One way to add functionality to Speciality is allowing them to by pass feat requirements.
I have to agree. Back when they were Themes, they at least added some story to your character.  Now they're just a few words describing why your feats are such a limited group.  I mean, who really wants to spend all their feats on the same aspect of their character anyway?  Specialties are too... specialized.   And not thematic enough.  

Bring back the theme!
I have to agree. Back when they were Themes, they at least added some story to your character.  Now they're just a few words describing why your feats are such a limited group.  I mean, who really wants to spend all their feats on the same aspect of their character anyway?  Specialties are too... specialized.   And not thematic enough.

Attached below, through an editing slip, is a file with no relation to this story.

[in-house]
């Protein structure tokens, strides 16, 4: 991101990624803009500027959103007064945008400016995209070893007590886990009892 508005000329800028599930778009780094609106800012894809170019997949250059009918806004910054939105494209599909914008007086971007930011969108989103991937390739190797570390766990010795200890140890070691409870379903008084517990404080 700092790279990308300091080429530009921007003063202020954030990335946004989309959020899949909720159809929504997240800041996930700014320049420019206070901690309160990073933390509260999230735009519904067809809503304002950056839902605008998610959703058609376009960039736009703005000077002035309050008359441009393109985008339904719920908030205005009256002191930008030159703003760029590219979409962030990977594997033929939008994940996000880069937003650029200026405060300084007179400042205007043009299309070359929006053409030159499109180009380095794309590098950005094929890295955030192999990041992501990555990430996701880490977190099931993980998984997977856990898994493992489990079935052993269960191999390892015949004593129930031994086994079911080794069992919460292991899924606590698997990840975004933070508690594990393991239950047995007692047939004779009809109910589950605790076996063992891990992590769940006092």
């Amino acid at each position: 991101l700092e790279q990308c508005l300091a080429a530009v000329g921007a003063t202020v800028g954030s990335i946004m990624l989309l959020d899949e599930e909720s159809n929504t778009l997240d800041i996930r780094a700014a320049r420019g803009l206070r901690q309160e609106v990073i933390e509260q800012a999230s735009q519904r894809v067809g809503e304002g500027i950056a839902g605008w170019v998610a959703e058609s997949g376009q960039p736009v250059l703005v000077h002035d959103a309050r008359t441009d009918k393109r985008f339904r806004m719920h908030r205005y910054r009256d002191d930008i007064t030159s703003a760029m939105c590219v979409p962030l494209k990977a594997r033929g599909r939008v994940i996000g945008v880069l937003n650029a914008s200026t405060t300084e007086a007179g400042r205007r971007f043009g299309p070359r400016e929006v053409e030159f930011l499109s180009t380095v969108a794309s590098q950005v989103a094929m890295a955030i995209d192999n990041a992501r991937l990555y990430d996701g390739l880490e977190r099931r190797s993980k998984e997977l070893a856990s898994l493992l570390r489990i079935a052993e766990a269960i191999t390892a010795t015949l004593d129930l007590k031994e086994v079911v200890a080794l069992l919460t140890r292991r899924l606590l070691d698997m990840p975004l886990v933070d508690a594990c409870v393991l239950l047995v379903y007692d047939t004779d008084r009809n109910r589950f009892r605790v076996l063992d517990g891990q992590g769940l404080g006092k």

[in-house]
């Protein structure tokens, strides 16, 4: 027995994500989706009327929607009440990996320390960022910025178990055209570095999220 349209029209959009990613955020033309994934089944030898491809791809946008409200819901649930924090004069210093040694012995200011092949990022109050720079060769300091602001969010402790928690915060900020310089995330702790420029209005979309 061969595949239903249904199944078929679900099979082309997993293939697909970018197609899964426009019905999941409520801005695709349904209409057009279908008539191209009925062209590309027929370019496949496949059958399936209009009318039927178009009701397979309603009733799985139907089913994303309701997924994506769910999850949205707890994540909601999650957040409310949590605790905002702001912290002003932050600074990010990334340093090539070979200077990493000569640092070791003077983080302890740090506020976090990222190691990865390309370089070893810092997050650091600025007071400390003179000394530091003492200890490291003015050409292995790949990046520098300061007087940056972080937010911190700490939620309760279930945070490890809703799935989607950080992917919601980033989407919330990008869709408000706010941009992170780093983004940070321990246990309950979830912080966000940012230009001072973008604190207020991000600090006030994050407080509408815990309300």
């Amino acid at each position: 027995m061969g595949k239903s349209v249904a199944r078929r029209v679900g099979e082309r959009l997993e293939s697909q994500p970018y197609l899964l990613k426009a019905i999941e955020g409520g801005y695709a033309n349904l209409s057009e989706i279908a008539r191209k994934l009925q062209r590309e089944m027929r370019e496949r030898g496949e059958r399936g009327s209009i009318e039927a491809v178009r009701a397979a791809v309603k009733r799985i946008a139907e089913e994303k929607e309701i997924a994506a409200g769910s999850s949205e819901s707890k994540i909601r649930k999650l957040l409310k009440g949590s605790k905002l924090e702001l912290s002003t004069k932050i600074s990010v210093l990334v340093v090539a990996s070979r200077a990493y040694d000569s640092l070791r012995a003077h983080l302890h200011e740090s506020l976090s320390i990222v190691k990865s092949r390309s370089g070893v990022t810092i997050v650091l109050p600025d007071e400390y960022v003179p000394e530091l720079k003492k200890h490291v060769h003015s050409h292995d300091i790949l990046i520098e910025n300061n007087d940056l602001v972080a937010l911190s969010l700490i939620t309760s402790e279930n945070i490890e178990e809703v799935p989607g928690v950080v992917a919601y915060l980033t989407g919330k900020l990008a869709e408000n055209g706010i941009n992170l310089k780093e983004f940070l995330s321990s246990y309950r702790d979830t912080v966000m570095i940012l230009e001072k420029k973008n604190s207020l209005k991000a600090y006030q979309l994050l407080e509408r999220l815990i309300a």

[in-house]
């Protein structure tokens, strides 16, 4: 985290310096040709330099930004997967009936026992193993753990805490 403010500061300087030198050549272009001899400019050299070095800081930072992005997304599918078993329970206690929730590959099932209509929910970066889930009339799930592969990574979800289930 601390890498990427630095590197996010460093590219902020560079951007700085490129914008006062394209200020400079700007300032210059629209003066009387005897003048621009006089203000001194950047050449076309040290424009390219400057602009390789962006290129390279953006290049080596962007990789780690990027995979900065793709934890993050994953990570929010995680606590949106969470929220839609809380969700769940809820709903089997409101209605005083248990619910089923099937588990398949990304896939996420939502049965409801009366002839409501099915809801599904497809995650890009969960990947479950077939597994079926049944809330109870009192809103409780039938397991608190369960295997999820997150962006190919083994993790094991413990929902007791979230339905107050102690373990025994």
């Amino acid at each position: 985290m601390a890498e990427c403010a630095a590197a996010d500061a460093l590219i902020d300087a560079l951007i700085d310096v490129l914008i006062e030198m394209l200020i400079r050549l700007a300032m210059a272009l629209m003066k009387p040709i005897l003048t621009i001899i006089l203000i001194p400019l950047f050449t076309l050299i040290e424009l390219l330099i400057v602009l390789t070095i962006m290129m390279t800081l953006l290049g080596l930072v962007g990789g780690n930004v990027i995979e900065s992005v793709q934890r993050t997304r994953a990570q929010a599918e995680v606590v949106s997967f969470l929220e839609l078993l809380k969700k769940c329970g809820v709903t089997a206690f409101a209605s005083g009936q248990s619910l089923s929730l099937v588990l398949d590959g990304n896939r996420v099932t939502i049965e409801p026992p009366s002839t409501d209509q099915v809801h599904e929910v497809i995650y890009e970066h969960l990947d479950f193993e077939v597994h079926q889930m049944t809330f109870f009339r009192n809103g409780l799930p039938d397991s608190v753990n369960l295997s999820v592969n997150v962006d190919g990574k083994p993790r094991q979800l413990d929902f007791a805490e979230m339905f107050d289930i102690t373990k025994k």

Bring back the theme!



I agree....given the choice, I liked themes better...no one in my gaming group needs help selecting feats. I mean, I guess its nice as a "if you are new to the game" kind of thing...and I realize all hobbies must keep the new blood flowing...but how many people play D&D for the first time with others who have also never played it before? In any event,  the wide range of themes, contrary to the sparse specialties, really have sparked some fascinating character story arcs, even if they didn't provided much in the way of mechanical crunch/guidance...

Given the design goals of 5E the aggregate of all past PHB classes should be present in the 5E PHB: Barbarian, Ranger, Rogue, Assassin, Monk, Fighter, Warlord, Paladin, Cleric/Priest, Psion, Sorcerer, Warlock, Wizard/Mage/Illusionist, Bard, and Druid. Add in one or two Gish/variants and call it perfect.